This week, Microsoft launched support for graphical and audio Linux apps under the Windows Subsystem for Linux—although the new feature is only available in the Dev channel of Insider builds, for now. The new feature is nicknamed WSLg, and it includes both X and PulseAudio servers. We gave WSLg some limited testing today, and it performed rather well.
apt install firefox in the WSL2/Ubuntu terminal, we ran an Ubuntu-flavored web browser and played several videos on YouTube. We don’t necessarily recommend you base your next HTPC on WSLg—but the videos were watchable, with decent frame rate and non-skipping audio. (We tested WSLg with a Ryzen 5 Pro 2500U-powered Minisforum UM250 Mini-PC.)
virt-manager worked very well on the little Minisforum—in very short order, we set up a “virt-ception” by using
virt-manager beneath WSL2/Ubuntu running on Windows 10 to access a Windows VM running under Ubuntu on a machine across the office. (You can also see a Hackintosh VM in the background.)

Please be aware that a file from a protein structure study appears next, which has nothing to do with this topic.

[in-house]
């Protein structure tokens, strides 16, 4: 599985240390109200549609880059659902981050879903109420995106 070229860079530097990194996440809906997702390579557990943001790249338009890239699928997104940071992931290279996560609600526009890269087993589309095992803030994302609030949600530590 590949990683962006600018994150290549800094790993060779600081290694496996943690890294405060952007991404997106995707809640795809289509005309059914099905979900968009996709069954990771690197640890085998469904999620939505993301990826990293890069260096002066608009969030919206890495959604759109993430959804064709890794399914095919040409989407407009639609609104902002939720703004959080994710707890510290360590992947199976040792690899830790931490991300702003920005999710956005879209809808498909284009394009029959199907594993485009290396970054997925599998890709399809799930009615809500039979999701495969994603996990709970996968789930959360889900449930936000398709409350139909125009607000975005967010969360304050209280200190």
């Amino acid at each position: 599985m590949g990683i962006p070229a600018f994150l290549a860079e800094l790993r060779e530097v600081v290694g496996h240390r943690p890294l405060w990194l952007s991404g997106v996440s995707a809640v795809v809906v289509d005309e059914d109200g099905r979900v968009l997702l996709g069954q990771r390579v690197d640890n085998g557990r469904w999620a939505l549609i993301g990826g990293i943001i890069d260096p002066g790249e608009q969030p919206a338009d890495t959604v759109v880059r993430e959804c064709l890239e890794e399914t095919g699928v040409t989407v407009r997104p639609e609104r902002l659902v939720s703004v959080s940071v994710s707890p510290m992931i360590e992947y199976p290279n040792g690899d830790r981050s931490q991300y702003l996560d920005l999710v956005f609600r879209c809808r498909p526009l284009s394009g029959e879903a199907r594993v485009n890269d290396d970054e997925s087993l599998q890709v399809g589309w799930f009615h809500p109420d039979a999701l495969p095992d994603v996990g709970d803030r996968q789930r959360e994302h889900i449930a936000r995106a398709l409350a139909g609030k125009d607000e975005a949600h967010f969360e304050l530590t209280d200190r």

We’re very much looking forward to WSLg making it into production; running
virt-manager locally under WSLg is already an enormous improvement over installing a third-party X server for Windows—usually of dubious quality and support status—and running X11 forwarding over SSH to accomplish roughly the same thing.
Getting Windows 10 Insider Build 21364
If you’re not already a Windows Insider, you’ll need to become one in order to preview WSLg. The first step is signing up (for free) at
Once you’ve become a Windows Insider, you can convert any existing Windows 10 install into an Insider test flight. First, you’ll need to head to Settings > Update & Security > Windows Insider Program and click
Get Started. From there, you’ll need to select the Dev channel, after which you’ll be prompted to restart. After the restart, you can head to Settings > Update & Security > Windows Update and
Check for updates.
From here, your system will automatically download and update itself to the most recent Windows 10 Insider build in the Dev channel, after which you’ll need another reboot. After that reboot, an Ubuntu console window will open and prompt you to enter a Linux username and password, and you’re good to go. No further steps are necessary for WSLg support—it all “just works” from here.
Listing image by Jim Salter